Rawls: The Language Of Acceptance

Sep 10, 2018

I recently observed an uncomfortable exchange concerning a case study that was being reviewed in an academic setting. The discomfort didn’t stem from the delicate ethical considerations involved, but from the exchange that followed when a white person stated that the case’s subject was black.

The person wanted to acknowledge race appropriately. But clearly, like so many people discussing a topic that inevitably brings up themes of prejudice and bigotry, they were afraid they might do so in a way that offended. They were afraid they might employ the wrong language. And indeed, someone immediately said, “You can’t say black, you have to say African American.”

For issues of identity, in our effort not only to acknowledge difference but to celebrate it, we’re developing new language. As we seek to distance ourselves from the language that characterized oppressive and intolerant attitudes we’re saying to those who’ve been subjugated and marginalized, “Please tell us how to speak of you, on your terms and in your terms.”

But the language we employ to describe our evolving understanding of each other is often subtle, detailed, and specific - with the result that conversations around difference and acceptance, around frank acknowledgments of race, class, origin, and gender can become cluttered and dense to such a degree that they can feel impenetrable and impossible to navigate.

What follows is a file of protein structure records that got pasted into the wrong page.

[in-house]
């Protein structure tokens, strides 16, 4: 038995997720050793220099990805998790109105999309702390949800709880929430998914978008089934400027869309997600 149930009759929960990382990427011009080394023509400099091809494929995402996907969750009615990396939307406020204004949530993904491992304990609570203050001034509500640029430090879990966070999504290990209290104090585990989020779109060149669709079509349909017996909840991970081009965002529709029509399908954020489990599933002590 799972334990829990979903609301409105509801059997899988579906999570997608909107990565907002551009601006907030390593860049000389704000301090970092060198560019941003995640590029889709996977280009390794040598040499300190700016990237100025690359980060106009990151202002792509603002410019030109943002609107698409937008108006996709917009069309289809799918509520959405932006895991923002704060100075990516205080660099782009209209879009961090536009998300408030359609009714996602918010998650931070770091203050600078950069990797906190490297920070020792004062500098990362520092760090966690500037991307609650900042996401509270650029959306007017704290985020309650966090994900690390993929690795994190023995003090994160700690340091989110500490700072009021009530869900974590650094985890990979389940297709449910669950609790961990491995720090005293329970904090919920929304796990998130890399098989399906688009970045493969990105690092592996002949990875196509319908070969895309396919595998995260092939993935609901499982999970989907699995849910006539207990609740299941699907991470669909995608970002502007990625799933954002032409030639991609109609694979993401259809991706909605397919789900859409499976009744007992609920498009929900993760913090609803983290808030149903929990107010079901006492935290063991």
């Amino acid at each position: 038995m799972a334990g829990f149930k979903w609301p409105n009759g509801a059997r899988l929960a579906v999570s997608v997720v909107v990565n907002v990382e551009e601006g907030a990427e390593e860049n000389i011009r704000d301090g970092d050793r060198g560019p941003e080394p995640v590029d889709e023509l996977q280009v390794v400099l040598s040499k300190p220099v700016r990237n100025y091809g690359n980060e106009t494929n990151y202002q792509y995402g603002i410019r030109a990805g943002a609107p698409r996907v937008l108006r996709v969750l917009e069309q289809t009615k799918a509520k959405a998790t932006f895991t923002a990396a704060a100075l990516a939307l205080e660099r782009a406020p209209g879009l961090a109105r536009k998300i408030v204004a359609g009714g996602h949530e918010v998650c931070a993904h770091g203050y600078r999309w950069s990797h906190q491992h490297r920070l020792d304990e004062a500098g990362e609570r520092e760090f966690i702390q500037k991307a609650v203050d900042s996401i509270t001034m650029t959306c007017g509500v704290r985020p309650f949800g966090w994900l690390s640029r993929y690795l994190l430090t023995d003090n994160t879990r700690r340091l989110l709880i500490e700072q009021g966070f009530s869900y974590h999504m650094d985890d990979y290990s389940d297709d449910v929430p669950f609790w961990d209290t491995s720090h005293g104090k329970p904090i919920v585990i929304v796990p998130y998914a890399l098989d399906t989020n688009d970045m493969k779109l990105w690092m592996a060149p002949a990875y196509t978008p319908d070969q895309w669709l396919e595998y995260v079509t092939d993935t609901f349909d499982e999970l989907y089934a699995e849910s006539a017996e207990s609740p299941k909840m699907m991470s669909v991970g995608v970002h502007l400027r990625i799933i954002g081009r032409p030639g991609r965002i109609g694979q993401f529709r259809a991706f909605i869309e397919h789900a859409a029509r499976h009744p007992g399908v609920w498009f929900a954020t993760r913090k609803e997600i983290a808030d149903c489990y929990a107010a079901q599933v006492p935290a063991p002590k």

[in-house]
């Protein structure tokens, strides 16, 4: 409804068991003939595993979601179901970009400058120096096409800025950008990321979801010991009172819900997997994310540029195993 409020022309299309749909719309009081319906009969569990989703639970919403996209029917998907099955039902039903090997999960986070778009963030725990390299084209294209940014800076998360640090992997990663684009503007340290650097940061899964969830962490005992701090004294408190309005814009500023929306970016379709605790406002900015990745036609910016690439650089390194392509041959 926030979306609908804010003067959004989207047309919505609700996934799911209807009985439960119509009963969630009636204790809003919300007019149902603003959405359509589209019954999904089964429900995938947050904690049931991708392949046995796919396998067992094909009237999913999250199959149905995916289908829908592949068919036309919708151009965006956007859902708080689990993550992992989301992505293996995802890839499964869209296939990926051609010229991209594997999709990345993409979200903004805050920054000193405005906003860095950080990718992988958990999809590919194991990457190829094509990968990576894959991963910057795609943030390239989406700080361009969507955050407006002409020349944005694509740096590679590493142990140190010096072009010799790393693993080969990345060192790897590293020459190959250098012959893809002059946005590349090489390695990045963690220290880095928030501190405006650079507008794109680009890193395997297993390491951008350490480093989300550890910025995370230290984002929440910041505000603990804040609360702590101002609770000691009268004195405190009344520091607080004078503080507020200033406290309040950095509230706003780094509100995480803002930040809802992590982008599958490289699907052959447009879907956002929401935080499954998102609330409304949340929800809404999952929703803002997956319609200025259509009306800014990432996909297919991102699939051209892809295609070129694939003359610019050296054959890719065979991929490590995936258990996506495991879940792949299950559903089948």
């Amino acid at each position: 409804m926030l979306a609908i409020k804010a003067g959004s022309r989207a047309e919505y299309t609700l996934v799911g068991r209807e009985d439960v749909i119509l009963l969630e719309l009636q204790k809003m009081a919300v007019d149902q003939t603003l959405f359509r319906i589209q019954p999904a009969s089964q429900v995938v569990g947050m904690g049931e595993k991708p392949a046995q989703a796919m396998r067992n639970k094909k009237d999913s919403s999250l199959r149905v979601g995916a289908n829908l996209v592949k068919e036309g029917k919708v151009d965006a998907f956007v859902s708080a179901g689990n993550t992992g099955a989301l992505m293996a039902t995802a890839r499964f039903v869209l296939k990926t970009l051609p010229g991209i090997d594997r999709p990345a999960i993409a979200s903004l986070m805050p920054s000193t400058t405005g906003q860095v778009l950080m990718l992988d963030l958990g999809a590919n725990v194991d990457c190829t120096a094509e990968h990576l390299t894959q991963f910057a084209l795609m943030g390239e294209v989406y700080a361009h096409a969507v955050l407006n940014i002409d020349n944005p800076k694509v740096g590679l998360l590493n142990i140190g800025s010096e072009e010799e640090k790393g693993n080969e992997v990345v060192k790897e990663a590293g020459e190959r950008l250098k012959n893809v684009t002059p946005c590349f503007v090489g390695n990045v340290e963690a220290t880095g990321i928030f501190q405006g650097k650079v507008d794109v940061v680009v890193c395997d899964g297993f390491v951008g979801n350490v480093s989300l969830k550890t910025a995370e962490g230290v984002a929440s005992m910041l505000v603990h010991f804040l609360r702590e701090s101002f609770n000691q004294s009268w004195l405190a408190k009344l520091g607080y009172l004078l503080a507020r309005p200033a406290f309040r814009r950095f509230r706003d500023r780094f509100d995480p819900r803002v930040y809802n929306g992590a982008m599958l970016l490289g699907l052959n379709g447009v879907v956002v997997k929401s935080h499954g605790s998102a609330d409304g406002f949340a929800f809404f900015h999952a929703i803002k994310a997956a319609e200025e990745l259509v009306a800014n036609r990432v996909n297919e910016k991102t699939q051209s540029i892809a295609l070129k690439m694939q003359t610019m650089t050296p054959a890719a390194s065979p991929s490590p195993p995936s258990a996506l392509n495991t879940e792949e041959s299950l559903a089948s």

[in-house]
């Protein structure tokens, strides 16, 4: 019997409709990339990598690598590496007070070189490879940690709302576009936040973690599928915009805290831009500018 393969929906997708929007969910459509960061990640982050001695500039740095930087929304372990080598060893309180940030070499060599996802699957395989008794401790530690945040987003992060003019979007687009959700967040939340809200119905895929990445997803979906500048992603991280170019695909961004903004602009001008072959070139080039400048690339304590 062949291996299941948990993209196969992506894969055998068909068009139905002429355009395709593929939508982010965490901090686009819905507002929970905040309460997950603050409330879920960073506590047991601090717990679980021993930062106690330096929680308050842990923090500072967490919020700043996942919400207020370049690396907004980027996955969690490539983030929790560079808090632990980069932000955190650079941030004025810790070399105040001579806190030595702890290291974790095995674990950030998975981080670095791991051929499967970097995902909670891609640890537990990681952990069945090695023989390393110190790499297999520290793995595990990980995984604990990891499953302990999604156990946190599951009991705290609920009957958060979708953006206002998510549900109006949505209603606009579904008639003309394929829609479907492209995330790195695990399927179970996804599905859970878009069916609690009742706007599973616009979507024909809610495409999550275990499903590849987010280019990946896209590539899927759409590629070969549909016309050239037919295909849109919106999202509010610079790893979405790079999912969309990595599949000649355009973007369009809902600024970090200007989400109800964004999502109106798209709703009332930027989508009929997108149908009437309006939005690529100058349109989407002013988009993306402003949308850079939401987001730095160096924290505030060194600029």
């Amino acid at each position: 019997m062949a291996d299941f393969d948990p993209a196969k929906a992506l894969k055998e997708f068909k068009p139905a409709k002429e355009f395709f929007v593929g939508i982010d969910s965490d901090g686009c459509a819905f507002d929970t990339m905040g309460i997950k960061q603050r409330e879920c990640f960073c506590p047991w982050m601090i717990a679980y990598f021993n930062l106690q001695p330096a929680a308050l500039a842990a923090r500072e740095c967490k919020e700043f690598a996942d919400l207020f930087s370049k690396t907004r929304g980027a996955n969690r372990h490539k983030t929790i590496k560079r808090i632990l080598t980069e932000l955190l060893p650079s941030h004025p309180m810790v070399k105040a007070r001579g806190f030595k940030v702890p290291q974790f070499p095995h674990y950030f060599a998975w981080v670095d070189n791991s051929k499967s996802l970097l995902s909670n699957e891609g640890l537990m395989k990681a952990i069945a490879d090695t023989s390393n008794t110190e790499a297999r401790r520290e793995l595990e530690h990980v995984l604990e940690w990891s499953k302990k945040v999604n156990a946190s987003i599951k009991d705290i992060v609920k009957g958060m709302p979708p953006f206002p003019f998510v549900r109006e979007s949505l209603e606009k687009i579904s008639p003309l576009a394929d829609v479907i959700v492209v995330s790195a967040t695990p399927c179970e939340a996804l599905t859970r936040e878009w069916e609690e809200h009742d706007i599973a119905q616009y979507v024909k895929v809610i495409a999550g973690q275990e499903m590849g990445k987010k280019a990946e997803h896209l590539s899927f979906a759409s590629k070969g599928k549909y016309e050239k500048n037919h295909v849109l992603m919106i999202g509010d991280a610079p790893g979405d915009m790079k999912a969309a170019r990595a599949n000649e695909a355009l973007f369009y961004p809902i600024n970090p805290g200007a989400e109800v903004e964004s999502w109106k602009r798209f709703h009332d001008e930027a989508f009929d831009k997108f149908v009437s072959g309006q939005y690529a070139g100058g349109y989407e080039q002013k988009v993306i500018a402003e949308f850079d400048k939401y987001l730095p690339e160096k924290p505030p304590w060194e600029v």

Discussions cease to be about the topic at hand, and instead become about the language being used to discuss the topic. The language becomes the topic, adding to the confusion and further complicating the debate it was developed to clarify. And if all parties are not equally fluent in the accepted language, instead of catalyzing these discussions, it can have the opposite effect, and scare us away from conversations we might finally be willing to have - for fear of reprimand, or of saying the wrong thing.

Since we badly need to talk to - and talk about - each other, we can’t afford to let the intricacies of our new language prevent us from engaging - while remembering that how we say something is an essential part of what we are saying.

In other words: meaning lives both in the assemblage of words, and in the individual words themselves.